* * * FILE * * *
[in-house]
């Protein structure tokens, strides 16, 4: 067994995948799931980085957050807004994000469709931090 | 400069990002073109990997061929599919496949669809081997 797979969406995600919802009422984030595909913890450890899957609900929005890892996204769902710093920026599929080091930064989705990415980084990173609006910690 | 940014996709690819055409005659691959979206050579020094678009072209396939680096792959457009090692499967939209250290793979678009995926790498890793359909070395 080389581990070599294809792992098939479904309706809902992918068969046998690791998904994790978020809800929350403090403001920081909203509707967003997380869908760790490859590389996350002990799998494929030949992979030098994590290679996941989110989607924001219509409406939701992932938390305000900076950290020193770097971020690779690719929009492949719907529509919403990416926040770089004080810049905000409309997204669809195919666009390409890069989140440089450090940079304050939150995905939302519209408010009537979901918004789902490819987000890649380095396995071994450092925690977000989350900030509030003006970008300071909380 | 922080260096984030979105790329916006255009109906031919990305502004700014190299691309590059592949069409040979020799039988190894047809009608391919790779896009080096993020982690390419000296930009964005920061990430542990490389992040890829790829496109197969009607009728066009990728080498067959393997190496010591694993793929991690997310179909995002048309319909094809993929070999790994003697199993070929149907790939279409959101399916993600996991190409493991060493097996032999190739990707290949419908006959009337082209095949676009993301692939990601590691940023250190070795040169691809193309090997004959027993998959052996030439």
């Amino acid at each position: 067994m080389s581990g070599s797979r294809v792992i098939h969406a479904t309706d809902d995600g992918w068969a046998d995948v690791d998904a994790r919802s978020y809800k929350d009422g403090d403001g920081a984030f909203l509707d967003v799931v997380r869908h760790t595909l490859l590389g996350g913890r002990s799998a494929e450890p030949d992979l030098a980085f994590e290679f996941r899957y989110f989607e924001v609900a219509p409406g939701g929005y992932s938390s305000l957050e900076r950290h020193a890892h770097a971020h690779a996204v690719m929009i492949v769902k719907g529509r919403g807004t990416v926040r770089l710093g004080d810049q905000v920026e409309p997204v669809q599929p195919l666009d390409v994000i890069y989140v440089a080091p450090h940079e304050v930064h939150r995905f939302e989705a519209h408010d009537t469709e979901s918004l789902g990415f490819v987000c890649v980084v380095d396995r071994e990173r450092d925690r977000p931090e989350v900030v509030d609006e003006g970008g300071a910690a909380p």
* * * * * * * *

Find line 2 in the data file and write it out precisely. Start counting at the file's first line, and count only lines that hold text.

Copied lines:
């Protein structure tokens, strides 16, 4: 067994995948799931980085957050807004994000469709931090 | 400069990002073109990997061929599919496949669809081997 797979969406995600919802009422984030595909913890450890899957609900929005890892996204769902710093920026599929080091930064989705990415980084990173609006910690 | 940014996709690819055409005659691959979206050579020094678009072209396939680096792959457009090692499967939209250290793979678009995926790498890793359909070395 080389581990070599294809792992098939479904309706809902992918068969046998690791998904994790978020809800929350403090403001920081909203509707967003997380869908760790490859590389996350002990799998494929030949992979030098994590290679996941989110989607924001219509409406939701992932938390305000900076950290020193770097971020690779690719929009492949719907529509919403990416926040770089004080810049905000409309997204669809195919666009390409890069989140440089450090940079304050939150995905939302519209408010009537979901918004789902490819987000890649380095396995071994450092925690977000989350900030509030003006970008300071909380 | 922080260096984030979105790329916006255009109906031919990305502004700014190299691309590059592949069409040979020799039988190894047809009608391919790779896009080096993020982690390419000296930009964005920061990430542990490389992040890829790829496109197969009607009728066009990728080498067959393997190496010591694993793929991690997310179909995002048309319909094809993929070999790994003697199993070929149907790939279409959101399916993600996991190409493991060493097996032999190739990707290949419908006959009337082209095949676009993301692939990601590691940023250190070795040169691809193309090997004959027993998959052996030439």